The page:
Below are a few writings around the subject which
members may be interested in by Mark Smith who is a regular columnist on
CYC-Online. – Eds.
Love and God
Letting go in love
The other side of the story
Child protection: Conclusion
It seems that saying "I love you" is ok with younger children, such as to toddlers or preschoolers who say it casually. It's a simple way to gain their trust and comfort. With older children and definitely with teenagers, it begins to be inappropriate as others may think saying "love" to them is inappropriate and some of these children may have been hurt by someone they loved and it might bring issues of trust or painful memories.
A worker also shouldn't say love back to an older child just to set boundaries between professional and client. The best way to maintain a relationship is through comfort and empathy without having to say love.
David... finally, unconditional love. If we can preach non-judgmental in our everyday work... why not unconditional too?
Thank you for the insightful reply to this post.
My clients know I am a father and that I love my son as much as I care about them , but I never even bring up the word love in conversation. It is so much easier to just offer up a hug, it basically says the same thing to these clients, esp. if you are male.
A lot of these children often do not have a male role model in their lives and, if they do, that person has been abusive or is currently the abuser.
In response to David's posting. Your account moved
me to tears. It is so simple yet so profound a word that we must reclaim
it. I also echo his reference to David Wills and I'd like to add this
observation, approaches are all useless without the genuine loving
concern for the child. The child is the only judge of whether our love
is good enough.
It is a great sadness that the reason children fall into our care (through the traditional safety nets) is exactly because adults have twisted the concept of love and provided them with "love" in a perverted way. It is exactly for this reason that we must not be afraid to love them, or to say it. I attended a seminar on developmental touch therapy a while ago and I remember the training saying that "it is the child who has been hurt through (inappropriate) touch who need to be touched the most". If we don't teach them about real unconditional love, or responsible and loving touch, we become part of the world that has taught them that they are unlovable (except in hurtful ways) and untouchable (except in perverted ways). Of course we have to take care when doing this because it "could be taken the wrong way" – in other words, we are afraid of dealing with the reality that the child's view of normal love has become distorted, and someone has to be strong enough to show the child how to love appropriately, and we are that "someone".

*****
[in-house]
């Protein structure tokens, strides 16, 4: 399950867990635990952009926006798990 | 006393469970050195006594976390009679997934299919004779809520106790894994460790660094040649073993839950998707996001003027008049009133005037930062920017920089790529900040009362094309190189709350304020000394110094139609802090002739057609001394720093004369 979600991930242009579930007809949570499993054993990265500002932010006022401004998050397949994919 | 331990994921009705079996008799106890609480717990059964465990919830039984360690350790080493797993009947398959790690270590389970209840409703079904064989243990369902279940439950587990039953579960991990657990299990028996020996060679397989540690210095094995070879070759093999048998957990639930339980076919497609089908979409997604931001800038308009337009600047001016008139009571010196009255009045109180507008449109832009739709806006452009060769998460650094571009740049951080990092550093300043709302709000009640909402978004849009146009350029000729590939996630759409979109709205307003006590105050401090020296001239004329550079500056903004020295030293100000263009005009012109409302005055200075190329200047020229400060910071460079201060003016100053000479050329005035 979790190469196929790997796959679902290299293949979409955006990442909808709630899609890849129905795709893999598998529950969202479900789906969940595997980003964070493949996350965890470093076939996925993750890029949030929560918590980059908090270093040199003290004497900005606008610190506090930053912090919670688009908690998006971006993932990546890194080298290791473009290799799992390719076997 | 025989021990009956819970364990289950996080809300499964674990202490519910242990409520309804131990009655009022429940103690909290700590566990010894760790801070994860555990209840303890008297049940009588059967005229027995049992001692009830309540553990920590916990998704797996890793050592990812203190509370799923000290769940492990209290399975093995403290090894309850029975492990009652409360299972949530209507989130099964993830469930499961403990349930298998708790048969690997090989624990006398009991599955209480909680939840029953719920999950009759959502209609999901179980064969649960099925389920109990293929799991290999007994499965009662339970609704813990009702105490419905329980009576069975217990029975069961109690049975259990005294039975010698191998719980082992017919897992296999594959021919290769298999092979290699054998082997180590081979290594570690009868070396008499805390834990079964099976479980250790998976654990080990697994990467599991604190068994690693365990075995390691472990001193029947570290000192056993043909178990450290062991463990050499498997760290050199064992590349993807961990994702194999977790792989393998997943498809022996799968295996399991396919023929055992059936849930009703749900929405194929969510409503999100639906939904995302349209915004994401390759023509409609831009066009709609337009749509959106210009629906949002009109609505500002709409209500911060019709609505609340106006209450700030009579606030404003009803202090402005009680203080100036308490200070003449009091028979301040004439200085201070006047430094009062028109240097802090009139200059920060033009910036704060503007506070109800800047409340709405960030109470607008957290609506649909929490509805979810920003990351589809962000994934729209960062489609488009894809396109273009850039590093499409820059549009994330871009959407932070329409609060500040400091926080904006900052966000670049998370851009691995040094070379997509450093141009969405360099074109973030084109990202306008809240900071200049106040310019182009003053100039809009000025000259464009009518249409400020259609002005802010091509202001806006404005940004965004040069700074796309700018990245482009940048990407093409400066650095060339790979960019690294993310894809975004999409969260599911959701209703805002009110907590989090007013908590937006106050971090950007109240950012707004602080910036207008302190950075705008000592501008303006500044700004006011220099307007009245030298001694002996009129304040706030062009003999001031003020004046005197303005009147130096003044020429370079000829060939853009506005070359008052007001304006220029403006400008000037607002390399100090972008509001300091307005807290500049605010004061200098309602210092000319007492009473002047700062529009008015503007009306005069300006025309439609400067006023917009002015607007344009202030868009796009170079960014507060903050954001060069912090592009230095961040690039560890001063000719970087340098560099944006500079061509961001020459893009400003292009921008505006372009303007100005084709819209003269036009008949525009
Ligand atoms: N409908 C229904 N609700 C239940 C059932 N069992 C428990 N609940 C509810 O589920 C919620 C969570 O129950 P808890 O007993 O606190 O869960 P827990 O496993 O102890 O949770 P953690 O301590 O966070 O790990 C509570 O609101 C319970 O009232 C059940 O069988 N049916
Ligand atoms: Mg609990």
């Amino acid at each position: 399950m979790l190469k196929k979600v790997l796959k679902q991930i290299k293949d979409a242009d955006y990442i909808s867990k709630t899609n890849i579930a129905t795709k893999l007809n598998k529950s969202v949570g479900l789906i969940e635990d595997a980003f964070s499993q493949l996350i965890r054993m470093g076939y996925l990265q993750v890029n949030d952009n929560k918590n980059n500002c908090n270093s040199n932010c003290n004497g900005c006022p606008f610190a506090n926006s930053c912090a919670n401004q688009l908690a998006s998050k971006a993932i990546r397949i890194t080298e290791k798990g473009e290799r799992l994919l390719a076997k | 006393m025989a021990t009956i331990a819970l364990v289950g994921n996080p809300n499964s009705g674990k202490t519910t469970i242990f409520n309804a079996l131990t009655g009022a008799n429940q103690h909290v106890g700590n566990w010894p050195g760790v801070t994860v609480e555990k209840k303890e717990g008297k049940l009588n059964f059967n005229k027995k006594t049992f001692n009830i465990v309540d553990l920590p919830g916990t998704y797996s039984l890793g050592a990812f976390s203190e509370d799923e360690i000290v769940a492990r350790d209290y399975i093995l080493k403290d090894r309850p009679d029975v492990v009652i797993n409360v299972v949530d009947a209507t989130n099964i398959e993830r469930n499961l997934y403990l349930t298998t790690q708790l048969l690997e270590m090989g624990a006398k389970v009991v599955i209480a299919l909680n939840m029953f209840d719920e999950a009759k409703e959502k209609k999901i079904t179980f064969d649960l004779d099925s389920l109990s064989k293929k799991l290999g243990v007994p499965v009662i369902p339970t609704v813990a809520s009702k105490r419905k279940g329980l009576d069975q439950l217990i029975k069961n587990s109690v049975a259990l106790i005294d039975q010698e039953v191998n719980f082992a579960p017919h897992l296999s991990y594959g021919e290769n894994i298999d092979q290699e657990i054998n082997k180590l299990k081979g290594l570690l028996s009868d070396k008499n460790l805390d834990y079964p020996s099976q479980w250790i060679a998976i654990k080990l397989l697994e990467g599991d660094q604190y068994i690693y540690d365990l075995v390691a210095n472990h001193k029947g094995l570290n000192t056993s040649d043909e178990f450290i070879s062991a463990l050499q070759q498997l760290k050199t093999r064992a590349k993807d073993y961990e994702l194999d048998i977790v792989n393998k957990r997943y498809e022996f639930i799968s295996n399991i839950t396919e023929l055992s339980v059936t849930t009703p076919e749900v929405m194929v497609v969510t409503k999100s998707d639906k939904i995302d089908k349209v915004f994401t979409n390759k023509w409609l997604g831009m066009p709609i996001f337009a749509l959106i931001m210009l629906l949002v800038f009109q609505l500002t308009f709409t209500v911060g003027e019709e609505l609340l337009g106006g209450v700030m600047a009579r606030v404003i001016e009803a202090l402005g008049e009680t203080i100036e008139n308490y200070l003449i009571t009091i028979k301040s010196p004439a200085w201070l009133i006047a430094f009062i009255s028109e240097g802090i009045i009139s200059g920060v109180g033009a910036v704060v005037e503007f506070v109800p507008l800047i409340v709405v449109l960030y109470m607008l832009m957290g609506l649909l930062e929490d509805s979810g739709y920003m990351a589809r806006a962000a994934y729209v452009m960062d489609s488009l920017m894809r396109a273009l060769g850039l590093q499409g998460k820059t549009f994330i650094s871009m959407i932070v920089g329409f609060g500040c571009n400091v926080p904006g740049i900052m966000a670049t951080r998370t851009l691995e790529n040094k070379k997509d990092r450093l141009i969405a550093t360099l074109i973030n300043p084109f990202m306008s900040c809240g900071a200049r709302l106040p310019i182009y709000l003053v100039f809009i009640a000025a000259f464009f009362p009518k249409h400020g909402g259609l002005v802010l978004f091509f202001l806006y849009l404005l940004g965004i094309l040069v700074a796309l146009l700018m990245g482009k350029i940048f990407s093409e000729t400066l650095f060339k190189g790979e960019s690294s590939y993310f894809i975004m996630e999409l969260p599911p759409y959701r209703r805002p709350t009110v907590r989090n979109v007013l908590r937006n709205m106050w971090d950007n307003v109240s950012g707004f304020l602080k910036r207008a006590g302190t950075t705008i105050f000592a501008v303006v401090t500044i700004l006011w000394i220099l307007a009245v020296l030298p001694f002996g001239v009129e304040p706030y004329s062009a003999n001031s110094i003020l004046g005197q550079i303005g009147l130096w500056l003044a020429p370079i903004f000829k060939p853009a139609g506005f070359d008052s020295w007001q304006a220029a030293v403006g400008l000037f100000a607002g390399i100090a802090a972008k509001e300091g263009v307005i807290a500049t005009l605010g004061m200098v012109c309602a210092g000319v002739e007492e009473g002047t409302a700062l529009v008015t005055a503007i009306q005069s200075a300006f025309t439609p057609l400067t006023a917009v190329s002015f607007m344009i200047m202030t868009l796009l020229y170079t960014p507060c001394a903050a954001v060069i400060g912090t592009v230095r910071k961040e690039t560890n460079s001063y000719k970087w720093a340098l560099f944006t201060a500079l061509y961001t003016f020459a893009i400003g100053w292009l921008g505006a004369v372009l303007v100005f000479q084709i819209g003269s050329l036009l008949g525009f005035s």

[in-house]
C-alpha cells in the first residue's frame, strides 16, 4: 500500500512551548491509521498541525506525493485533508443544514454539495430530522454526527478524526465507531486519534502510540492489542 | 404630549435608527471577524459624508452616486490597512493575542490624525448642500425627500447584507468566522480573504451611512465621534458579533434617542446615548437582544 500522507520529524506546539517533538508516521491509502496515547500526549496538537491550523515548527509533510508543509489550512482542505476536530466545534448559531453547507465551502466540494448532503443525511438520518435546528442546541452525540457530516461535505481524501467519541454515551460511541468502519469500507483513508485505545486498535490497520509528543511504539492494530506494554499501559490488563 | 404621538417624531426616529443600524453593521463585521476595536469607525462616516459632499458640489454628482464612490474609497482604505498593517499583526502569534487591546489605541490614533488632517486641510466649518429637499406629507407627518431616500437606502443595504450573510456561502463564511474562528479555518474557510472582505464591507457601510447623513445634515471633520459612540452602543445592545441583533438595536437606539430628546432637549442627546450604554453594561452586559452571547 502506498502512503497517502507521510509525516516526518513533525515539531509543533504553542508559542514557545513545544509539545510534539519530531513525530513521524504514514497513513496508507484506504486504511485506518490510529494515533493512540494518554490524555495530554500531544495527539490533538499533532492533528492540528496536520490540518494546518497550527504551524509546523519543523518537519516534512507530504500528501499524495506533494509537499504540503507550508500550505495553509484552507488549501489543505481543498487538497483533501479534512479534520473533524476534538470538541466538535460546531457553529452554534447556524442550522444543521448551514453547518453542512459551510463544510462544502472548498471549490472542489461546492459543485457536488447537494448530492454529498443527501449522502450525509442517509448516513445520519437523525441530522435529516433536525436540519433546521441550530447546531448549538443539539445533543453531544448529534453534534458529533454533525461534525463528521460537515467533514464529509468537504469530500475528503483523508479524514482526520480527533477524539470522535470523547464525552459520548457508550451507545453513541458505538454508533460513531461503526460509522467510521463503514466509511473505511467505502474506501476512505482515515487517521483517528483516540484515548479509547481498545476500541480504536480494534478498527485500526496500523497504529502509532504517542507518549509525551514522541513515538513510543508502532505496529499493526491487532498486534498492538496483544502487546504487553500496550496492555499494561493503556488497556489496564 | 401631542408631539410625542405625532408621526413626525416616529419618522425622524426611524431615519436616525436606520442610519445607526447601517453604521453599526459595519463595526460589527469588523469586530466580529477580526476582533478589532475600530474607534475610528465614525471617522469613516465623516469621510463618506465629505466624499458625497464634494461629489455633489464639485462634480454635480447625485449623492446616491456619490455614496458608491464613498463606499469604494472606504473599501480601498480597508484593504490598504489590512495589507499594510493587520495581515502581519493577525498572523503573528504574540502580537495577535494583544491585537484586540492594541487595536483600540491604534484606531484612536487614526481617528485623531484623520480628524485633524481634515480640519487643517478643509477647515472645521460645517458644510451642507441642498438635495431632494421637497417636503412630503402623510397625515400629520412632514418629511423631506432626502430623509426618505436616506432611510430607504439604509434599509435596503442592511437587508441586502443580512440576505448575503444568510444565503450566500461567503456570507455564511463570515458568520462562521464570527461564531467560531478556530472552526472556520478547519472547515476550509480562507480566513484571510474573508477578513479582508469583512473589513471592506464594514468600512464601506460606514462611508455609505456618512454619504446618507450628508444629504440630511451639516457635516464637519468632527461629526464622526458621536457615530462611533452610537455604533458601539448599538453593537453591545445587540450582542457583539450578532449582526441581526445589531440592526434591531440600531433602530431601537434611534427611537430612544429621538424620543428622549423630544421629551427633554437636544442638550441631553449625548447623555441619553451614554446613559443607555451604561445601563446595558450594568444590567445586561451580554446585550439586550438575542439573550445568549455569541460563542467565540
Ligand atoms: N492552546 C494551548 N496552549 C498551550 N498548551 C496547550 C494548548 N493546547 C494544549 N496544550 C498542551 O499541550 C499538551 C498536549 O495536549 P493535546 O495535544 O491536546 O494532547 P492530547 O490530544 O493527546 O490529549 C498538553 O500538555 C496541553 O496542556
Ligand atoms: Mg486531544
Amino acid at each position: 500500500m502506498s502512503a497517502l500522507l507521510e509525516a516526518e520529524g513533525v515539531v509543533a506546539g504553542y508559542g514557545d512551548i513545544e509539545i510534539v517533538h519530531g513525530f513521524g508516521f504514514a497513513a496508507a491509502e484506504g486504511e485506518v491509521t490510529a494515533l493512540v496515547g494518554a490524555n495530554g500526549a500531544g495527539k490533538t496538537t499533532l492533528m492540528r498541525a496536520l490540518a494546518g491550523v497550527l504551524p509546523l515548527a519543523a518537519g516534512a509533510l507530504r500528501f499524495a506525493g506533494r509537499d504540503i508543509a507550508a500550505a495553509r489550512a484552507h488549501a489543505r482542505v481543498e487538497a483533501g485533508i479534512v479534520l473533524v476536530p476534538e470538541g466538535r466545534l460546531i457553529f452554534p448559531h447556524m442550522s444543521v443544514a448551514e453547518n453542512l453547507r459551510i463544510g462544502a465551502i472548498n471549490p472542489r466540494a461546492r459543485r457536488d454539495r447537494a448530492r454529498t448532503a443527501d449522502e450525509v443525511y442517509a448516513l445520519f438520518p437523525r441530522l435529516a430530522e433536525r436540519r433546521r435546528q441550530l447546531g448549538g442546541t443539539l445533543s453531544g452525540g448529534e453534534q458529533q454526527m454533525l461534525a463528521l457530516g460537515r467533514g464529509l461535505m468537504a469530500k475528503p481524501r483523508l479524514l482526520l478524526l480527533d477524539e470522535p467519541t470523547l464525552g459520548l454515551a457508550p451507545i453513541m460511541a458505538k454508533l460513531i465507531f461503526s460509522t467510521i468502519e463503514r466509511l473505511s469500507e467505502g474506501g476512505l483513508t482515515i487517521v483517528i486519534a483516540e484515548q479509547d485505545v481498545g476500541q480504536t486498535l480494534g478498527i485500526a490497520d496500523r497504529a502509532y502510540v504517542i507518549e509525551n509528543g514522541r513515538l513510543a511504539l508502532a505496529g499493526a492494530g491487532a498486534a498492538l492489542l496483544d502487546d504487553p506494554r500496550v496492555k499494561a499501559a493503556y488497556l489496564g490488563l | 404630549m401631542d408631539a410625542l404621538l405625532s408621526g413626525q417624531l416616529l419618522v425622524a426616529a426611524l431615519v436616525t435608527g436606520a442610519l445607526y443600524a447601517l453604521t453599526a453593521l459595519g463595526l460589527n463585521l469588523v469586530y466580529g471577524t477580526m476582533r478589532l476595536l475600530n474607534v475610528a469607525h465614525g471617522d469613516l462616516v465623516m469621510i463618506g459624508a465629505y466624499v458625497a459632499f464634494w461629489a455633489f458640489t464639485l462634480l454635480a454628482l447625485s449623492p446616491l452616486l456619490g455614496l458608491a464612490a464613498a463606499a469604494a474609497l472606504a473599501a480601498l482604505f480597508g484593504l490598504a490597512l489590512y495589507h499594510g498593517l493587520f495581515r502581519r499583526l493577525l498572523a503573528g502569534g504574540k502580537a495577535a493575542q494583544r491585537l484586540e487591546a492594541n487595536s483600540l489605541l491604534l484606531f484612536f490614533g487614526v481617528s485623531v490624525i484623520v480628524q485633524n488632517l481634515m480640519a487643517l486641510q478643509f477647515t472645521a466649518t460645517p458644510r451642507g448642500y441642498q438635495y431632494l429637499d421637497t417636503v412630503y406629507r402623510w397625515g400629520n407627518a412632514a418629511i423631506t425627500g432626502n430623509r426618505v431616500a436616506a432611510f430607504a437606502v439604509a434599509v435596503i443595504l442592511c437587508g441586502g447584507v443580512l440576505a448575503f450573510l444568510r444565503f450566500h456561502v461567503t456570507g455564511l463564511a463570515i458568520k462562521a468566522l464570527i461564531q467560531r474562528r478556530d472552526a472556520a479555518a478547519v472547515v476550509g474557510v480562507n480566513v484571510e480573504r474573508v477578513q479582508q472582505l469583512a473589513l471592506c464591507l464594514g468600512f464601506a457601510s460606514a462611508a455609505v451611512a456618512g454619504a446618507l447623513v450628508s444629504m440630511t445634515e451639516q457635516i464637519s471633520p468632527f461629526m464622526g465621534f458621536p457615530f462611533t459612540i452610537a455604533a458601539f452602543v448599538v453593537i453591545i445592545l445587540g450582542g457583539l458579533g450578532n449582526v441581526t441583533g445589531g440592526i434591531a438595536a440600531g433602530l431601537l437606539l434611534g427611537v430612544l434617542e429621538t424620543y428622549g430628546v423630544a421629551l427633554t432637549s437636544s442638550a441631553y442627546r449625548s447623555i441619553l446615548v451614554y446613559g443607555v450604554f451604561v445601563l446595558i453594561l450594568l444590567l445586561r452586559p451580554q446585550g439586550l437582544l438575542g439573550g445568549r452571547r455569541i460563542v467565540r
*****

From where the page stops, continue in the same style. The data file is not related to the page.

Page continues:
Werner van der Westhuizen
I think is our current world , the word love has become like the word sorry, over used and in the wrong context. In my career I have had children tell me they love me, however most of my career has been spent working with younger children, and there is an innocence that comes with this age group. My usual response has been to say thank you, or give a hug back. I agree with Werner that sometimes the children who tell us they love us are the ones that are in most need of our love. It's sad that these children may be reaching out for us and looking for something that does not exist in other areas of their lives.
Love is through action
I have been thinking about this topic for a while. Pondering it from many different angles, clinical, professional, ethical, therapeutic etc. There was no one way that I could see "fitting" or "answering" this very question until last night.
I work in a foster home that prepares girls to live independently. There is a foster mother and myself that works with the adolescent girls as they develop from the age of 15 to an "adult" at the age of 18. I have been here for 6.5 year and worked with around 26 girls in this time all with various diagnosis, mental health, learning disabilities and stories of abuse.
Last night I was sitting on the couch talking to a youth as she got ready for an overnight home visit with her family. All of the sudden the phone rings and she realizes that her parent is in the driveway to pick her up.
She scoops up her bag, throws on her shoes and runs to the door. She yells over her shoulder "Love you Tabs". I shout back "Love you too hon, have a great visit. Call me if you need anything". Then she runs out the door, down the driveway and into her parent's car.
Another youth that I was driving to the train station so she could travel to visit a friend gave me a hug on the platform as her train was arriving and said "Love you Tabs, thanks for the ride". My reply was genuine, "Love you too kid, be safe".
So I said the big scary "L" word to a teenager. And they are not the first. I believe that as CYCs we should be able to determine if this is something that the youth needs, wants, or is open to. I feel that we are professional enough to make that call. I also know that I do love my girls genuinely. Yes this word can be scary and emotionally loaded, however it does not have to be tabooed. It can be used in a human-to-human way and nothing more. It does not always have to be clinical or therapeutic it just has to be meaningful.